There were 17 children aged 13 years and under living in the workhouse without either parent who were, perhaps, orphans or from families unable or unwilling to maintain them. Five of these children were described as spinners. George Hall was a spinner, he was 11 years old, his brother, Edward, was only 4 years old and his sister Emily was 8. Abraham Amis was also 11 and a spinner, his brother was aged 9. Little John Swann was also aged 9 and had no brothers or sisters with him; he too was a spinner. One can only speculate what the future held for these poor children, it is possible that one or two were fortunate enough to be given an apprenticeship, paid for by the parish, hopefully with a kind master, which led to a more secure life.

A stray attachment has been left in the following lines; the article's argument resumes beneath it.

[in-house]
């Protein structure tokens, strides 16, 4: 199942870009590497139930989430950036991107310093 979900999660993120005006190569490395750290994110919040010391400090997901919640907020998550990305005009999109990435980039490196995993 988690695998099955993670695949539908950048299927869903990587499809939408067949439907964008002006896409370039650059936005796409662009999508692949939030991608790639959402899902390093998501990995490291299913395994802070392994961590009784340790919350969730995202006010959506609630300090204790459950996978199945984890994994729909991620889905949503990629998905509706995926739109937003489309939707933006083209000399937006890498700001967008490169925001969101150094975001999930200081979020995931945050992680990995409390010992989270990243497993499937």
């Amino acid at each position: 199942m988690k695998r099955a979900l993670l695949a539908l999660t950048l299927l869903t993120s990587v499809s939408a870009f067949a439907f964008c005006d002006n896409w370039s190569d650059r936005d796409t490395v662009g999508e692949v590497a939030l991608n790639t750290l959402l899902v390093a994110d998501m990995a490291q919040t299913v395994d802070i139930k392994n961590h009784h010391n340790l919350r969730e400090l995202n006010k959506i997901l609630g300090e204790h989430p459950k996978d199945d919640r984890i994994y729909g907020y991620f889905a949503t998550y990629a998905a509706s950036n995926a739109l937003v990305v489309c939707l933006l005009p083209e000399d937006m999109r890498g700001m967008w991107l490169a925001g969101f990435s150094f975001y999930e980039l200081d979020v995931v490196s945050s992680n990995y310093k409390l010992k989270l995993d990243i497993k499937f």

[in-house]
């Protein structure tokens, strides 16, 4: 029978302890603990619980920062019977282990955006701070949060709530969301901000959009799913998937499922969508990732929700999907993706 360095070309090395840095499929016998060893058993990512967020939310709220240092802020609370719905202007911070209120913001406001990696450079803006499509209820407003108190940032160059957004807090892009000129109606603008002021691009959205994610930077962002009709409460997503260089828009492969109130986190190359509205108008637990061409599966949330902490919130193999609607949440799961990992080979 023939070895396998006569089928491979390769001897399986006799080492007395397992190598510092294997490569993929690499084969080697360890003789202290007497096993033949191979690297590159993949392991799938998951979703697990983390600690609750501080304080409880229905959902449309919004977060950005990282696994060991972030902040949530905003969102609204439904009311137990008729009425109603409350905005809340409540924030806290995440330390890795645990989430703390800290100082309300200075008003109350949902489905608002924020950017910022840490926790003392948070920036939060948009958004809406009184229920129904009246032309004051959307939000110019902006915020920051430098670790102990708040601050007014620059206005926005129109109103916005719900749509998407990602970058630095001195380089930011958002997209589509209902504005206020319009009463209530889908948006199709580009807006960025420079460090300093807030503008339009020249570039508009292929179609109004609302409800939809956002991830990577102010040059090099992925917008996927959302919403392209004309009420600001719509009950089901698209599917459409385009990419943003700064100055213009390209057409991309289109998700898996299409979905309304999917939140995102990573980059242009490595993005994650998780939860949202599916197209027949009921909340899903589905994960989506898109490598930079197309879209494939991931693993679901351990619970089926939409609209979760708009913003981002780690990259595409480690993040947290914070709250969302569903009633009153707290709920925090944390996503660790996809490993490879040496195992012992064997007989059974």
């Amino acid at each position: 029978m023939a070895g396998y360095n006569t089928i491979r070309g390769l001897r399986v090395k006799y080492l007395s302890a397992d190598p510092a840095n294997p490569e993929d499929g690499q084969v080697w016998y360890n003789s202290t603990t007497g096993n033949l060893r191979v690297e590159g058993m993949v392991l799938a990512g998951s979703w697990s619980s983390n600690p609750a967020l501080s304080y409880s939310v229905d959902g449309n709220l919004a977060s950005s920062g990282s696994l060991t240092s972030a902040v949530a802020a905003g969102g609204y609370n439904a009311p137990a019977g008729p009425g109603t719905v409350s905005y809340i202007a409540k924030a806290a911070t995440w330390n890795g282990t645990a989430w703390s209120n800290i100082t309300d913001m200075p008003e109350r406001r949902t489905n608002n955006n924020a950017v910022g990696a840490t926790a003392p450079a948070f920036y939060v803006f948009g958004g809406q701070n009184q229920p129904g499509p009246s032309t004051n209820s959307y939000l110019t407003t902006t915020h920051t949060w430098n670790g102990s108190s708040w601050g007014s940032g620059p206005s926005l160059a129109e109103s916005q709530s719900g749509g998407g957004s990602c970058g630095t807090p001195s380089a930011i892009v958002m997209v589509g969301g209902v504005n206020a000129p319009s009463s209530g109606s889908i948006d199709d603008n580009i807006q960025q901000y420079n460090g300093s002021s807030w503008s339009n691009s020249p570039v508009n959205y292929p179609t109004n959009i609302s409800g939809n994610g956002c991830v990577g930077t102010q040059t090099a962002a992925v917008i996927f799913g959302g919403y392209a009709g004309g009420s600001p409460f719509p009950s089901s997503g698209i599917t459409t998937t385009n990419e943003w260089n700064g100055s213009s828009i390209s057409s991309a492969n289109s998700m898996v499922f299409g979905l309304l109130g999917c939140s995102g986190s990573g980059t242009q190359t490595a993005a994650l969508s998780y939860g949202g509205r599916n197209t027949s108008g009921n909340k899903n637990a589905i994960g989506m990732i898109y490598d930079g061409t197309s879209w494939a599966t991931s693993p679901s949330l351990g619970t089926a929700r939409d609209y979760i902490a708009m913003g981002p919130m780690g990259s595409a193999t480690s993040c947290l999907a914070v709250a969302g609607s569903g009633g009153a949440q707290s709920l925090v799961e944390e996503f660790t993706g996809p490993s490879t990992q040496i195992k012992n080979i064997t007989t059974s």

Of the elderly, 6 men were 65 years old or over and four women were 70 or more; the eldest was Mary Hewitt, who was 80 years old. Mary was not completely alone, she had the company of Elizabeth Hewitt, aged 73, presumably a sister or close relation. John Willis was 70 and a carpenter by trade; he was in the workhouse with his wife Elizabeth, aged 48 years old and daughter Charlotte, aged 8. John was luckier than some, he did not end his days there, he and Elizabeth are found in happier surroundings twenty years later, in 1851, living in a cottage on Bluebell Common, near the Bluebell Public House, with his brother James. James, aged 91, was a former weaver and owned his cottage. There seems to be some uncertainty regarding John's age, which was given as 70 in 1831, making him 90 in 1851 but in the Census of that year he is recorded as being 87 years old and Elizabeth 68.